(Christopher Hanewinckel-USA TODAY Sports)
(Christopher Hanewinckel-USA TODAY Sports)

If anyone is capable of handling the physical, bruising style of the Ducks’ forwards, it’s Shea Weber and the Nashville defense, who will use a quick transition game to get the puck out of their zone before the Ducks can get in on the forecheck and establish a heavy cycling game. If they can do that, it will go a long way in breaking up Anaheim’s attack.

Will the Sharks Finally Figure It Out?

Since the beginning of the 2005-06 season, no team has won more regular season games than the Sharks (501). And yet, in that time span they’ve made it out of the second round of the playoffs only twice. The Sharks are probably the most puzzling team of the last decade. They can always score goals and the roster always looks great on paper, but they can never put it together in the postseason.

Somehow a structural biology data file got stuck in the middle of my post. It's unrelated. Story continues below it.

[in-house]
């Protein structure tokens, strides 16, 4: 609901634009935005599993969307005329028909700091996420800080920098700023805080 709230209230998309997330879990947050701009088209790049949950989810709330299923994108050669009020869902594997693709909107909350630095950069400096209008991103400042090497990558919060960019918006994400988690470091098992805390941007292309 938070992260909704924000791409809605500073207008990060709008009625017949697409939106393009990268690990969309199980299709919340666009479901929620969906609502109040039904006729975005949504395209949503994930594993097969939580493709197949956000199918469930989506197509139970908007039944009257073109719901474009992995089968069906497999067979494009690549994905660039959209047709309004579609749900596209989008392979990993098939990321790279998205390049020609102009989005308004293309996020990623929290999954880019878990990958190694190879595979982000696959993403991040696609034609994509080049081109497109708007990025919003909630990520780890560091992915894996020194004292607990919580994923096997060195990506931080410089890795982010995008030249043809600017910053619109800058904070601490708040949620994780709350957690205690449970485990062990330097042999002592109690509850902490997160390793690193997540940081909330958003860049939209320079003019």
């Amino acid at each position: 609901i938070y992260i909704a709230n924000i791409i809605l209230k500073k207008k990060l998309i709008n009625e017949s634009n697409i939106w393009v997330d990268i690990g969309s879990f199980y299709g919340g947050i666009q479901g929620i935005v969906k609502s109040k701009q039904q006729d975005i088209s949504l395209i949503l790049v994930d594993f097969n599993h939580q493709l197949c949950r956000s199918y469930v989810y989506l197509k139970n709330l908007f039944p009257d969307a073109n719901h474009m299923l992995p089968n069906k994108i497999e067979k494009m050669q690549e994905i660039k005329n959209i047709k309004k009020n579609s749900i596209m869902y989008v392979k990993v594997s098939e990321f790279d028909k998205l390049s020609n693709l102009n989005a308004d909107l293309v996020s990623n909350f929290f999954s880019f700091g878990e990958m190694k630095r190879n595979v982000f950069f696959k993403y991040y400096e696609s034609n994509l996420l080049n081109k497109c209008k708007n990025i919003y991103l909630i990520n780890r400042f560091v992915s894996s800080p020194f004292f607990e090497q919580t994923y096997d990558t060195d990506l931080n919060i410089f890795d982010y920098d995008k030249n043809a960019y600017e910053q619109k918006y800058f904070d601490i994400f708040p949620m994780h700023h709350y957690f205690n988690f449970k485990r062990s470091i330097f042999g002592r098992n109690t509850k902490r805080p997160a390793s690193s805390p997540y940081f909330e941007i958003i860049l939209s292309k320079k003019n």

Could this be the year? With Brent Burns on defense, the Sharks have two legitimate #1 defensemen at their disposal, their offense can still score goals with the best of them, and Martin Jones is the best goaltender they’ve had in years. As usual, the Sharks look great on paper.

However, they are facing the ultimate playoff team in the Kings. The Kings are the best possession team in the league once again, and have been the team to eliminate the Sharks during each of San Jose’s last two playoff appearances. However, LA didn’t play great down the stretch, going 4-5-1 in their last 10. If San Jose is going to win, they need to step up and match their quality of play in the postseason with the play they’ve consistently shown in the regular season over the past few years.